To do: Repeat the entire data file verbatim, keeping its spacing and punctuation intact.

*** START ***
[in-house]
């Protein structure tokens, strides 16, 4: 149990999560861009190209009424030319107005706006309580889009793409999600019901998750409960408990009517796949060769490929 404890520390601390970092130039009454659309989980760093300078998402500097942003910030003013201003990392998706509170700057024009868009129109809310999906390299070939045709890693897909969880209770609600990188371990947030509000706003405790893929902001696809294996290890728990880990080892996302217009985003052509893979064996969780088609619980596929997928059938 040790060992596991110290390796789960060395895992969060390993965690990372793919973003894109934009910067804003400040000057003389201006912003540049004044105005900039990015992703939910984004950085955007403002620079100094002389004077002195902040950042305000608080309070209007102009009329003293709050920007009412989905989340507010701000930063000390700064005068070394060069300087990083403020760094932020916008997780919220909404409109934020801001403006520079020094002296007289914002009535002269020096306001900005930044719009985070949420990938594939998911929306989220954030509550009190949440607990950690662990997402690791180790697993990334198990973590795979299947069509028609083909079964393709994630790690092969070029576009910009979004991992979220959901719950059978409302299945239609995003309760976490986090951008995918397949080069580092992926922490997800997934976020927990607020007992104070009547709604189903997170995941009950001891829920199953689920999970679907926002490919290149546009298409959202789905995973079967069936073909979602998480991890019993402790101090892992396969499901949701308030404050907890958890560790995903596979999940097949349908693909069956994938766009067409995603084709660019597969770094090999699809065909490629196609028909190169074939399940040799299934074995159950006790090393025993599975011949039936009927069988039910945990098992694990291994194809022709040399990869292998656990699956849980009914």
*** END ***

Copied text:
[in-house]
């Protein structure tokens, strides 16, 4: 149990999560861009190209009424030319107005706006309580889009793409999600019901998750409960408990009517796949060769490929 404890520390601390970092130039009454659309989980760093300078998402500097942003910030003013201003990392998706509170700057024009868009129109809310999906390299070939045709890693897909969880209770609600990188371990947030509000706003405790893929902001696809294996290890728990880990080892996302217009985003052509893979064996969780088609619980596929997928059938 040790060992596991110290390796789960060395895992969060390993965690990372793919973003894109934009910067804003400040000057003389201006912003540049004044105005900039990015992703939910984004950085955007403002620079100094002389004077002195902040950042305000608080309070209007102009009329003293709050920007009412989905989340507010701000930063000390700064005068070394060069300087990083403020760094932020916008997780919220909404409109934020801001403006520079020094002296007289914002009535002269020096306001900005930044719009985070949420990938594939998911929306989220954030509550009190949440607990950690662990997402690791180790697993990334198990973590795979299947069509028609083909079964393709994630790690092969070029576009910009979004991992979220959901719950059978409302299945239609995003309760976490986090951008995918397949080069580092992926922490997800997934976020927990607020007992104070009547709604189903997170995941009950001891829920199953689920999970679907926002490919290149546009298409959202789905995973079967069936073909979602998480991890019993402790101090892992396969499901949701308030404050907890958890560790995903596979999940097949349908693909069956994938766009067409995603084709660019597969770094090999699809065909490629196609028909190169074939399940040799299934074995159950006790090393025993599975011949039936009927069988039910945990098992694990291994194809022709040399990869292998656990699956849980009914």